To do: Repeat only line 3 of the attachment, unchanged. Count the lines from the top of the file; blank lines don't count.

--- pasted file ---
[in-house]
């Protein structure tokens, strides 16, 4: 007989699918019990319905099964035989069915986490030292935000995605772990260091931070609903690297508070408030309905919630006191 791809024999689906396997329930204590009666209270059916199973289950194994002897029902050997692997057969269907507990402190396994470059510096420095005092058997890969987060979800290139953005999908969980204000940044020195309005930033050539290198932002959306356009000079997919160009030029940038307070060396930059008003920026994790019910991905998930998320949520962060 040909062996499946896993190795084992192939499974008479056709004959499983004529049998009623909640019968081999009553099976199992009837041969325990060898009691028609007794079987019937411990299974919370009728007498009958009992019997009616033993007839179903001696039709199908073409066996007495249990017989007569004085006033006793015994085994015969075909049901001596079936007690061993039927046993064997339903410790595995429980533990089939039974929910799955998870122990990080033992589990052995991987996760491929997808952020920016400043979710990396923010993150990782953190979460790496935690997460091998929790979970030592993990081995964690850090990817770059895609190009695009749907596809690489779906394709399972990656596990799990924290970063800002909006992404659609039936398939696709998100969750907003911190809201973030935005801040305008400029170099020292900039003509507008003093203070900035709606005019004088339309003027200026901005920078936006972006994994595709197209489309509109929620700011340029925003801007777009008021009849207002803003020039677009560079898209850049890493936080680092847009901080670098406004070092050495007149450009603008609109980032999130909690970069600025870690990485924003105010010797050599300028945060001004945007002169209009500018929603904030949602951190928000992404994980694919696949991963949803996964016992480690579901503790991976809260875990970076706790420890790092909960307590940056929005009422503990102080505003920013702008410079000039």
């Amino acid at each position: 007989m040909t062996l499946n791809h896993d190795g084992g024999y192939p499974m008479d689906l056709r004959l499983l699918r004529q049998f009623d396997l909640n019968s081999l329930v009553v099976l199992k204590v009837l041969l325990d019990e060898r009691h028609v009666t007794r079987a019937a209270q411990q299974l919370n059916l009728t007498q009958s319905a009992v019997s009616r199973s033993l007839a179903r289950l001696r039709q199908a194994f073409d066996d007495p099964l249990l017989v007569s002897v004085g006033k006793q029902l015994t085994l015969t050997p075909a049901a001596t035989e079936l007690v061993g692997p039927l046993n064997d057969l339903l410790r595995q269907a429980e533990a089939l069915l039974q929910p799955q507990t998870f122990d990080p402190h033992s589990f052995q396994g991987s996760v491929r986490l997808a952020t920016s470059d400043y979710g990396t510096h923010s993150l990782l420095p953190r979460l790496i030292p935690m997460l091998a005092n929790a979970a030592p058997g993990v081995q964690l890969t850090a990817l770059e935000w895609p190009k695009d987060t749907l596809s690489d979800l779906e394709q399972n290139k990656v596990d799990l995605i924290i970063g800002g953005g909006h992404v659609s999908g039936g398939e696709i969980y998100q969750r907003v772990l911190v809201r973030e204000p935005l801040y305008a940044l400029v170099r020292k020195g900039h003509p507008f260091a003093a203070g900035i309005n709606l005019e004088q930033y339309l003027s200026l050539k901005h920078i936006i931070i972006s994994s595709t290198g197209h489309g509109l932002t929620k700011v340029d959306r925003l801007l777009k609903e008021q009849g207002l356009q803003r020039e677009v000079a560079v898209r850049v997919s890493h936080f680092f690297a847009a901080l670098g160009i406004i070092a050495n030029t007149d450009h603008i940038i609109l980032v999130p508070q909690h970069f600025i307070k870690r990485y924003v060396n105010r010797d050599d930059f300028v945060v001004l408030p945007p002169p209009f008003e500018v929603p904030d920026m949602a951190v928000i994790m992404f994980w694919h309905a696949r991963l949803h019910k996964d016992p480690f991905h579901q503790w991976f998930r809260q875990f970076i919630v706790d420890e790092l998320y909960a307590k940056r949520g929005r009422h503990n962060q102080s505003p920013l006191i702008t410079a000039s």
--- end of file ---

């Amino acid at each position: 007989m040909t062996l499946n791809h896993d190795g084992g024999y192939p499974m008479d689906l056709r004959l499983l699918r004529q049998f009623d396997l909640n019968s081999l329930v009553v099976l199992k204590v009837l041969l325990d019990e060898r009691h028609v009666t007794r079987a019937a209270q411990q299974l919370n059916l009728t007498q009958s319905a009992v019997s009616r199973s033993l007839a179903r289950l001696r039709q199908a194994f073409d066996d007495p099964l249990l017989v007569s002897v004085g006033k006793q029902l015994t085994l015969t050997p075909a049901a001596t035989e079936l007690v061993g692997p039927l046993n064997d057969l339903l410790r595995q269907a429980e533990a089939l069915l039974q929910p799955q507990t998870f122990d990080p402190h033992s589990f052995q396994g991987s996760v491929r986490l997808a952020t920016s470059d400043y979710g990396t510096h923010s993150l990782l420095p953190r979460l790496i030292p935690m997460l091998a005092n929790a979970a030592p058997g993990v081995q964690l890969t850090a990817l770059e935000w895609p190009k695009d987060t749907l596809s690489d979800l779906e394709q399972n290139k990656v596990d799990l995605i924290i970063g800002g953005g909006h992404v659609s999908g039936g398939e696709i969980y998100q969750r907003v772990l911190v809201r973030e204000p935005l801040y305008a940044l400029v170099r020292k020195g900039h003509p507008f260091a003093a203070g900035i309005n709606l005019e004088q930033y339309l003027s200026l050539k901005h920078i936006i931070i972006s994994s595709t290198g197209h489309g509109l932002t929620k700011v340029d959306r925003l801007l777009k609903e008021q009849g207002l356009q803003r020039e677009v000079a560079v898209r850049v997919s890493h936080f680092f690297a847009a901080l670098g160009i406004i070092a050495n030029t007149d450009h603008i940038i609109l980032v999130p508070q909690h970069f600025i307070k870690r990485y924003v060396n105010r010797d050599d930059f300028v945060v001004l408030p945007p002169p209009f008003e500018v929603p904030d920026m949602a951190v928000i994790m992404f994980w694919h309905a696949r991963l949803h019910k996964d016992p480690f991905h579901q503790w991976f998930r809260q875990f970076i919630v706790d420890e790092l998320y909960a307590k940056r949520g929005r009422h503990n962060q102080s505003p920013l006191i702008t410079a000039s």